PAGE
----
Vision system enables autonomous forklift tasks

Researchers from the Department for Conveyor Technology, Material Flows, and Logistics at the Technical University in Munich have developed a vision system that enables autonomous tasks involving forklift trucks in production and logistics applications.

Forklift Eye Copy

Researchers from the Department for Conveyor Technology, Material Flows, and Logistics at the Technical University in Munich (TUM) have developed a vision system that enables autonomous tasks involving forklift trucks in production and logistics applications.

The project, which is called "Forklift Truck Eye," involves the use of a camera on the forklifts in order to monitor and control processes in real time. Scenarios in which cameras on the forklift would be utilized include fork occupation, in which the camera identifies the forks from the image background, and if the forks can be completely detected, they are in a "free" state. The camera also monitors:

  • Lift height. In order to detect a shelf from which a forklift has taken a load, the lift height is determined, and in subsequent stages of development, it is possible for forklift drivers to set a lift height, which is then autonomously approached by the truck using a camera-based control loop.
  • Position in space. The vision system must be able to track the position of the forklift in a warehouse. This involves either using 2D data gathered by the camera, or algorithms that detect the orientation and motion of the truck.
  • Load identification. The camera is used to identify 1D and 2D codes to enable automatic tracking of material flow.

A GC2441M camera from SMARTEK Vision provided vision for the Forklift Truck Eye. The GC2441M is a 5 MPixel GigE Vision camera that features a 2/3" Sony ICX625 global shutter CCD image sensor with a 3.45 µm x 3.45 µm pixel size. The monochrome camera achieves a frame rate of 15 fps and is GenICam and GigEVision compliant. Two LEDs operated by an IPSC4-r2 4-channel lighting control system from SMARTEK were also used in the project. In addition, a software development kit from SMARTEK Vision was used to implement the software framework of the project using established image processing libraries and special detection algorithms.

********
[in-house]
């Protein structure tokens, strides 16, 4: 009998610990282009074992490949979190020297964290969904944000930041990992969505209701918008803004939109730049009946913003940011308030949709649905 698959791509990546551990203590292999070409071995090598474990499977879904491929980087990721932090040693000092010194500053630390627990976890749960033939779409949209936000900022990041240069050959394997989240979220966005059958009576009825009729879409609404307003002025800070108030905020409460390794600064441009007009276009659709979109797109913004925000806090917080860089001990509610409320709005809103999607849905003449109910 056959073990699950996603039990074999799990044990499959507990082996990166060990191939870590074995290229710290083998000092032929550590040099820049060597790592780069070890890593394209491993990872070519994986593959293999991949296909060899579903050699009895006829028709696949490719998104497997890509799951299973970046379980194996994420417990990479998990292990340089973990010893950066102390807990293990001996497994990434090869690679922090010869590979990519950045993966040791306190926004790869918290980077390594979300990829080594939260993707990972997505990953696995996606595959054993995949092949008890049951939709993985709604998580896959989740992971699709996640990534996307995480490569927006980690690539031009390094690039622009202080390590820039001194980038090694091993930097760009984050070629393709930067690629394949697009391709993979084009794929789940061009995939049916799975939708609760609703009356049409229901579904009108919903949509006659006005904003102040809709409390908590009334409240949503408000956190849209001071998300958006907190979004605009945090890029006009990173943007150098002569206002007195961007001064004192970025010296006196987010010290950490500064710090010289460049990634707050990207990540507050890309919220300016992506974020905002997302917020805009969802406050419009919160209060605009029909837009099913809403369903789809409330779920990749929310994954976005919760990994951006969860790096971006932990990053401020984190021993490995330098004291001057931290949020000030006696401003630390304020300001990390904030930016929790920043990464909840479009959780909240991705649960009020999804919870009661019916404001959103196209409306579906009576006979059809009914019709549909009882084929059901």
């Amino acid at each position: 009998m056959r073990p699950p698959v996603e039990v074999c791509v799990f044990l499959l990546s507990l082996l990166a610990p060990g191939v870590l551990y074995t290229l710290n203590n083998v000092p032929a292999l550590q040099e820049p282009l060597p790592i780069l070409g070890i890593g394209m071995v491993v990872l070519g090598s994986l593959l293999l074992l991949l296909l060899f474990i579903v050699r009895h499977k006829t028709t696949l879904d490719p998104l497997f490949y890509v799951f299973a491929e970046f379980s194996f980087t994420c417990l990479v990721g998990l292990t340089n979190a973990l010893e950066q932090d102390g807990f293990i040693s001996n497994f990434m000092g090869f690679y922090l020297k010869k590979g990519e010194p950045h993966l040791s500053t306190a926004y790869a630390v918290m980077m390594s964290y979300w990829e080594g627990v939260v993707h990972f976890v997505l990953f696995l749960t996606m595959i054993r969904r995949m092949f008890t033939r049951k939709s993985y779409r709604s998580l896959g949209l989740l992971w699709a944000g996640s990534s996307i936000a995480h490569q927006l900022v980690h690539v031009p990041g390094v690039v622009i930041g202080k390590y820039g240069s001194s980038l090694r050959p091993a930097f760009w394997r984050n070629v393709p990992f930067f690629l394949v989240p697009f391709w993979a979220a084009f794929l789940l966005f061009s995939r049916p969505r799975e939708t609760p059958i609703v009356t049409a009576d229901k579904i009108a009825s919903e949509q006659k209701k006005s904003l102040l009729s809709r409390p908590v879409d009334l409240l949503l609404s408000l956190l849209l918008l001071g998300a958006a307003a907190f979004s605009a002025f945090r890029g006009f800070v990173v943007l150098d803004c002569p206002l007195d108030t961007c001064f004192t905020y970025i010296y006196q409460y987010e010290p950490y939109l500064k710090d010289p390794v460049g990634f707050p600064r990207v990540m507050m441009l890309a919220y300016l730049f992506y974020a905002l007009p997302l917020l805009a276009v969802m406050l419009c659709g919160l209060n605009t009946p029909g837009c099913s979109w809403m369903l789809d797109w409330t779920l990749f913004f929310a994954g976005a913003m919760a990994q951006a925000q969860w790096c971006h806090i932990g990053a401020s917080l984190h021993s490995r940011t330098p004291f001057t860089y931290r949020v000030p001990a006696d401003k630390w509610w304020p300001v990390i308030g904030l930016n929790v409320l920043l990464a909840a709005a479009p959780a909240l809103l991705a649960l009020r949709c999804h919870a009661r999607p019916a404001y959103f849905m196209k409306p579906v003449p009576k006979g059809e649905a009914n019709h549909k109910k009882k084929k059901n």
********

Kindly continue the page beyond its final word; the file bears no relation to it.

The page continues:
By implementing the system, according to FRAMOS, the TUM researchers were able to show the benefits of integrating the vision system into the forklift truck, with the most economically profitable examples of use having been in the accurate localization of pallets. The researchers also outlined and described three scenarios in which the system could be used: Industrial users, forklift system integrators, and material handling device manufacturers.

Read more about the research project.

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